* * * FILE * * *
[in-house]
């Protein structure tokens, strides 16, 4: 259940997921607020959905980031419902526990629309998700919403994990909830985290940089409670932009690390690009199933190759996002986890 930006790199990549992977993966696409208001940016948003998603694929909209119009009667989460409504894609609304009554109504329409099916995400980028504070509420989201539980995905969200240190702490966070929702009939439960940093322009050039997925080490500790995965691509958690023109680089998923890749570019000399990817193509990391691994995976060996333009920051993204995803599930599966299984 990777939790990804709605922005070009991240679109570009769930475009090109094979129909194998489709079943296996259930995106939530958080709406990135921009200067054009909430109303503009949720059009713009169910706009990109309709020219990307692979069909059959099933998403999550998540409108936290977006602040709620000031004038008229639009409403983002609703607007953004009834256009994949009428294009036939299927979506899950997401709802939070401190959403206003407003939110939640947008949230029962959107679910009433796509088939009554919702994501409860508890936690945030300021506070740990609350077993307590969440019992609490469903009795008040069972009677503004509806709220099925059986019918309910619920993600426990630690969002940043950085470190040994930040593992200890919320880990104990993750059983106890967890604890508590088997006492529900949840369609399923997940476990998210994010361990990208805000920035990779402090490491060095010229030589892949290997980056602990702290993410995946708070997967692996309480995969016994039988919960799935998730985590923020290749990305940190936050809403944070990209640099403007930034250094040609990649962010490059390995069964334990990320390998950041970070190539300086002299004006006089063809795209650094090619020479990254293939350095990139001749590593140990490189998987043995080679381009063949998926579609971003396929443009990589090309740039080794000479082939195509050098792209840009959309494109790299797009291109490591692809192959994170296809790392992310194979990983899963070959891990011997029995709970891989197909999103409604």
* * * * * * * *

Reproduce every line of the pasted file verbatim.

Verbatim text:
[in-house]
């Protein structure tokens, strides 16, 4: 259940997921607020959905980031419902526990629309998700919403994990909830985290940089409670932009690390690009199933190759996002986890 930006790199990549992977993966696409208001940016948003998603694929909209119009009667989460409504894609609304009554109504329409099916995400980028504070509420989201539980995905969200240190702490966070929702009939439960940093322009050039997925080490500790995965691509958690023109680089998923890749570019000399990817193509990391691994995976060996333009920051993204995803599930599966299984 990777939790990804709605922005070009991240679109570009769930475009090109094979129909194998489709079943296996259930995106939530958080709406990135921009200067054009909430109303503009949720059009713009169910706009990109309709020219990307692979069909059959099933998403999550998540409108936290977006602040709620000031004038008229639009409403983002609703607007953004009834256009994949009428294009036939299927979506899950997401709802939070401190959403206003407003939110939640947008949230029962959107679910009433796509088939009554919702994501409860508890936690945030300021506070740990609350077993307590969440019992609490469903009795008040069972009677503004509806709220099925059986019918309910619920993600426990630690969002940043950085470190040994930040593992200890919320880990104990993750059983106890967890604890508590088997006492529900949840369609399923997940476990998210994010361990990208805000920035990779402090490491060095010229030589892949290997980056602990702290993410995946708070997967692996309480995969016994039988919960799935998730985590923020290749990305940190936050809403944070990209640099403007930034250094040609990649962010490059390995069964334990990320390998950041970070190539300086002299004006006089063809795209650094090619020479990254293939350095990139001749590593140990490189998987043995080679381009063949998926579609971003396929443009990589090309740039080794000479082939195509050098792209840009959309494109790299797009291109490591692809192959994170296809790392992310194979990983899963070959891990011997029995709970891989197909999103409604």